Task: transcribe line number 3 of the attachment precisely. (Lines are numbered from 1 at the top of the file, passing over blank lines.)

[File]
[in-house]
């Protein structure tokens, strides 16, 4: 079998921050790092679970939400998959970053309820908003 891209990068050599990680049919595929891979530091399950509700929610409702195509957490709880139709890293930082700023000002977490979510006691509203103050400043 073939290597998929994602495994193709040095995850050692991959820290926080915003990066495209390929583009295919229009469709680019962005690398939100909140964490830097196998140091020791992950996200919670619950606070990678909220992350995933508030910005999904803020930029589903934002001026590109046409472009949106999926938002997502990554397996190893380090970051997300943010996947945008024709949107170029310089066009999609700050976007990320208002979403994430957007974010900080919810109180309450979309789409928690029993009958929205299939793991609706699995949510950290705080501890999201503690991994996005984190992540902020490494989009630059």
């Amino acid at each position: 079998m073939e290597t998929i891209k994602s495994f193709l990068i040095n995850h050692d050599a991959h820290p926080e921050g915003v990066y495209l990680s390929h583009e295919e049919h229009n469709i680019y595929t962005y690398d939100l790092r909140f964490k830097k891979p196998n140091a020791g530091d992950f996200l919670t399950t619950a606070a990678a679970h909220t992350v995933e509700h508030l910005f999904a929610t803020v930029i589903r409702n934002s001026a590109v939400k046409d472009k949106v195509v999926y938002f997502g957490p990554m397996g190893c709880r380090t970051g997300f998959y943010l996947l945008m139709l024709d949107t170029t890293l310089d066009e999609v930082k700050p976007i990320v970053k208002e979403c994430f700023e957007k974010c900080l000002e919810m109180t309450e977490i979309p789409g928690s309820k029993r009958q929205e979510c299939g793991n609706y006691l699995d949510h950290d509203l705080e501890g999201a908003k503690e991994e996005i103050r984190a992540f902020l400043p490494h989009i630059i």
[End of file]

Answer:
């Amino acid at each position: 079998m073939e290597t998929i891209k994602s495994f193709l990068i040095n995850h050692d050599a991959h820290p926080e921050g915003v990066y495209l990680s390929h583009e295919e049919h229009n469709i680019y595929t962005y690398d939100l790092r909140f964490k830097k891979p196998n140091a020791g530091d992950f996200l919670t399950t619950a606070a990678a679970h909220t992350v995933e509700h508030l910005f999904a929610t803020v930029i589903r409702n934002s001026a590109v939400k046409d472009k949106v195509v999926y938002f997502g957490p990554m397996g190893c709880r380090t970051g997300f998959y943010l996947l945008m139709l024709d949107t170029t890293l310089d066009e999609v930082k700050p976007i990320v970053k208002e979403c994430f700023e957007k974010c900080l000002e919810m109180t309450e977490i979309p789409g928690s309820k029993r009958q929205e979510c299939g793991n609706y006691l699995d949510h950290d509203l705080e501890g999201a908003k503690e991994e996005i103050r984190a992540f902020l400043p490494h989009i630059i």